a b s t r a c t Rigorous statistical analysis of multimodal imaging datasets is challenging. Mass-univariate methods for extracting correlations between image voxels and outcome measurements are not ideal for multimodal datasets, as they do not account for interactions between the different modalities. The extremely high dimensionality of medical images necessitates dimensionality reduction, such as principal component analysis (PCA) or independent component analysis (ICA). These dimensionality reduction techniques, however, consist of contributions from every region in the brain and are therefore difficult to interpret. Recent advances in sparse dimensionality reduction have enabled construction of a set of image regions that explain the variance of the images while still maintaining anatomical interpretability. The projections of the original data on the sparse eigenvectors, however, are highly collinear and therefore difficult to incorporate into multi-modal image analysis pipelines. We propose here a method for clustering sparse eigenvectors and selecting a subset of the eigenvectors to make interpretable predictions from a multi-modal dataset. Evaluation on a publicly available dataset shows that the proposed method outperforms PCA and ICA-based regressions while still maintaining anatomical meaning. To facilitate reproducibility, the complete dataset used and all source code is publicly available. Ó 2014 Elsevier Inc. All rights reserved.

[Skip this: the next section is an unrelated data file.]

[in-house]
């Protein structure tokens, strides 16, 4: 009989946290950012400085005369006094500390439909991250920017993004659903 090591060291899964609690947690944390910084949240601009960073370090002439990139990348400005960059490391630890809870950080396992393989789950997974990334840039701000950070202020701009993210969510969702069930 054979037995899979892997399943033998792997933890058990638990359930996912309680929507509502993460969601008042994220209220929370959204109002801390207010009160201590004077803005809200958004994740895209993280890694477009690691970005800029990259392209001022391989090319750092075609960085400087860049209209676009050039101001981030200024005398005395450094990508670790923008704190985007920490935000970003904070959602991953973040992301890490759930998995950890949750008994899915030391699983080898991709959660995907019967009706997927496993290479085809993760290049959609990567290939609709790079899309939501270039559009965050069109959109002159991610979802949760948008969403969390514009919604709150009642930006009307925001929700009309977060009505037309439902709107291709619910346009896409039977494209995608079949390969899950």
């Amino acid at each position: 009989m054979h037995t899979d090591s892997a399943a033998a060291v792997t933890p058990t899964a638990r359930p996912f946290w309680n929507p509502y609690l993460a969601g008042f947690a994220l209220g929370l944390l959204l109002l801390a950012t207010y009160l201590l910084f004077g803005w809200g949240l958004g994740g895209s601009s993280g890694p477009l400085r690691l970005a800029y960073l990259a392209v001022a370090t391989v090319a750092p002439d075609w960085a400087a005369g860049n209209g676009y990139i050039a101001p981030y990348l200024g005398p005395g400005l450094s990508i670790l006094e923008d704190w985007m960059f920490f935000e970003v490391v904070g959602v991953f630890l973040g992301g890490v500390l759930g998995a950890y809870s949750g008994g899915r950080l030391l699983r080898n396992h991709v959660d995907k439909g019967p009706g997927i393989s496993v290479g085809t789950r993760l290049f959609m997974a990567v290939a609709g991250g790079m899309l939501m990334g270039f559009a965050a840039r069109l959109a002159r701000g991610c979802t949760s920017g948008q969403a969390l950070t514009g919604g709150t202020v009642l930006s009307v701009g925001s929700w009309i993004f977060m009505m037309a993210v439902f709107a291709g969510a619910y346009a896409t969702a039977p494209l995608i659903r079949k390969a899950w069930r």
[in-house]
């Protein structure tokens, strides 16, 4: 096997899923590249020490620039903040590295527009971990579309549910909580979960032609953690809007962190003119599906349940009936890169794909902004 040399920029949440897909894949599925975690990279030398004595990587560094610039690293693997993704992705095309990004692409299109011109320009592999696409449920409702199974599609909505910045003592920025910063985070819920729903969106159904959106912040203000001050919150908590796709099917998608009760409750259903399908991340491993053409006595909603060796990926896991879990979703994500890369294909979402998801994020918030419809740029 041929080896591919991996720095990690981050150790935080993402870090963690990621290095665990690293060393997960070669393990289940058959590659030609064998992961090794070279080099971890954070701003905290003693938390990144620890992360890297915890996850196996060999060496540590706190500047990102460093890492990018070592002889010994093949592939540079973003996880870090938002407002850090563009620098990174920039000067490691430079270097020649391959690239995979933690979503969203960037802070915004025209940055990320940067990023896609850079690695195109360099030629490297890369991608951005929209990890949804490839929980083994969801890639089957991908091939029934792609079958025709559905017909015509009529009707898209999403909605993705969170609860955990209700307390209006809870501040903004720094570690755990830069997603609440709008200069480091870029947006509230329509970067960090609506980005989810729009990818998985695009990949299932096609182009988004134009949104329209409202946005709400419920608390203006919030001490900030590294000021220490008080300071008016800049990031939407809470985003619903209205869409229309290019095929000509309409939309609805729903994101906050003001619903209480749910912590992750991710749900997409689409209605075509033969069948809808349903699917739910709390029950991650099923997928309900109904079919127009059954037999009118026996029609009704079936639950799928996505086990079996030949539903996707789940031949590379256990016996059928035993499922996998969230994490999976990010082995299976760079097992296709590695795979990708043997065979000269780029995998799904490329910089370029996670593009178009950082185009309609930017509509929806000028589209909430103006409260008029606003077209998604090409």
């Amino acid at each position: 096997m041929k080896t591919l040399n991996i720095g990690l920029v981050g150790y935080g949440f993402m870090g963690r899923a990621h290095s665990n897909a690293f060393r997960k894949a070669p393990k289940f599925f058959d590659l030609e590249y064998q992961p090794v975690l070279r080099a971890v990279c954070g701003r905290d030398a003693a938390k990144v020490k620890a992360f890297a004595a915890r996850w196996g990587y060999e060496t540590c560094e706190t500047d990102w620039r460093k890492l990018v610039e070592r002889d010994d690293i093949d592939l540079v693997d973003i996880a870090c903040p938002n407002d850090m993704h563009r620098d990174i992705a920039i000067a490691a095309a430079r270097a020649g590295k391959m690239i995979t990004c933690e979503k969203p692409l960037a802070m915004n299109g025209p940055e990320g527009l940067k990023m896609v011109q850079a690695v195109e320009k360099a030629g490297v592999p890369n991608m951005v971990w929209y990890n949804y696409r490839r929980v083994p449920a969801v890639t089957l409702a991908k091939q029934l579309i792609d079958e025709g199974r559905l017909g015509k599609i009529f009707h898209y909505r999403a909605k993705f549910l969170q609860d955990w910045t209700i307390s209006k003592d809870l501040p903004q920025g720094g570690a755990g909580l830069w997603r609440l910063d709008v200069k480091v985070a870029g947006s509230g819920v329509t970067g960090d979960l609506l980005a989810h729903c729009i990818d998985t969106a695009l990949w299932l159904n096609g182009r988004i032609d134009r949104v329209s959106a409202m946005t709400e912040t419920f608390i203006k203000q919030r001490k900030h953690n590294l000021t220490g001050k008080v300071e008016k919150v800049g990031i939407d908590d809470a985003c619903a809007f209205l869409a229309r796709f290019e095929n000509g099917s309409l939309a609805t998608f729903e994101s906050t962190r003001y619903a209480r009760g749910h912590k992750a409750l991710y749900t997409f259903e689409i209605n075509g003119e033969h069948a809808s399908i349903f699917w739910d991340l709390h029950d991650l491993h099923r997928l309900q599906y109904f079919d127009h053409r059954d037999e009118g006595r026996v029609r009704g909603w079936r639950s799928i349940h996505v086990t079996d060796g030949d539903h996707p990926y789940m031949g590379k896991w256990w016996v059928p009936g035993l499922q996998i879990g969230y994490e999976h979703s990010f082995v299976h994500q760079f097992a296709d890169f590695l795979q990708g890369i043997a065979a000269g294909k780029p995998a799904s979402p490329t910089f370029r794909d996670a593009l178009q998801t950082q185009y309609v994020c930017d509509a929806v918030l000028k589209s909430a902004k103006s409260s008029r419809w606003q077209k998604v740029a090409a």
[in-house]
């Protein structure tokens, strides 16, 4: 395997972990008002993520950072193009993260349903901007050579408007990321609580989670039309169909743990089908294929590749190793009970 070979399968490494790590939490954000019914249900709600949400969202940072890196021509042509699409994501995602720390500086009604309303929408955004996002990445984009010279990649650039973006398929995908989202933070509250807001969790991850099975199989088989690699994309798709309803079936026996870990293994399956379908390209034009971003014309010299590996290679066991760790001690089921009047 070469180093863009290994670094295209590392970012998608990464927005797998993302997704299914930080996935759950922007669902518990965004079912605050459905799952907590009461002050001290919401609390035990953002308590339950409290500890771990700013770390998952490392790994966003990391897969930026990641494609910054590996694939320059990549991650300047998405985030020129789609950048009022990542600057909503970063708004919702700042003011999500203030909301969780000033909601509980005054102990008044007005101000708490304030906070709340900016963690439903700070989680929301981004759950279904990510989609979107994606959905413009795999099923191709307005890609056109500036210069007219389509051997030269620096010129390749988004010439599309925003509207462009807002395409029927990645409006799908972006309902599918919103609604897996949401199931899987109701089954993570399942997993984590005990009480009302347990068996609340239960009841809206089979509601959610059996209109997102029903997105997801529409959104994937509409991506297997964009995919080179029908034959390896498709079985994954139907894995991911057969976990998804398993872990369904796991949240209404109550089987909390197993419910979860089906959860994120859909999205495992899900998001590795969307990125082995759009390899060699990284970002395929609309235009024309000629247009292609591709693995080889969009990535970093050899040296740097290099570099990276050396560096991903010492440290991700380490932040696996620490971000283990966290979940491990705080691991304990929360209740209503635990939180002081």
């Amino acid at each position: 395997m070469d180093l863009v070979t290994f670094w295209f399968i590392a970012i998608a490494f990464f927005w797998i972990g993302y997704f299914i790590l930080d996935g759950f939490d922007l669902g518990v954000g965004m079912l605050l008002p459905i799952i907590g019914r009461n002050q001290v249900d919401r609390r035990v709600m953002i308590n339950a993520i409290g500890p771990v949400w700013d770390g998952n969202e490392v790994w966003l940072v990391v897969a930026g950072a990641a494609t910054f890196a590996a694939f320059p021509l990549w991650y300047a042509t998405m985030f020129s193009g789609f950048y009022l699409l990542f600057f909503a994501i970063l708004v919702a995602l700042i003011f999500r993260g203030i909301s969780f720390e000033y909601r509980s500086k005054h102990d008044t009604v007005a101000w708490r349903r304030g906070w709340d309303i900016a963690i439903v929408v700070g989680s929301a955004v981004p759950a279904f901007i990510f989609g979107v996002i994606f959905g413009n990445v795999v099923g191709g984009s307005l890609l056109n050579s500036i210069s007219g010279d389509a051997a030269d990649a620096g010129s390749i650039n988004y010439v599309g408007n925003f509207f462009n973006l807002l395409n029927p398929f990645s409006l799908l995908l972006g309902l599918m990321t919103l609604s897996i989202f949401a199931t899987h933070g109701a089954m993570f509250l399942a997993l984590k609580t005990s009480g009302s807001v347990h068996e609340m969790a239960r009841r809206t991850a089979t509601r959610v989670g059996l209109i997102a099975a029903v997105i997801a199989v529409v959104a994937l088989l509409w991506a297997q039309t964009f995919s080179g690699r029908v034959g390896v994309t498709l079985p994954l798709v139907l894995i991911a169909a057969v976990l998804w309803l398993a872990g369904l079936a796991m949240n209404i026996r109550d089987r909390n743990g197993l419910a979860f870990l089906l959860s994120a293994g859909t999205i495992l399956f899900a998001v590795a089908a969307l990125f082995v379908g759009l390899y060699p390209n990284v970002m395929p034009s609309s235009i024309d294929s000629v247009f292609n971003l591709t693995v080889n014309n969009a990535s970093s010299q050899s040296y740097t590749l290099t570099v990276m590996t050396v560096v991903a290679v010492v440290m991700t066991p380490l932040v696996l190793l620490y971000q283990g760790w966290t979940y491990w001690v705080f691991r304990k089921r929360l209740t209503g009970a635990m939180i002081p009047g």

1. Introduction

1.1. Mass-univariate approaches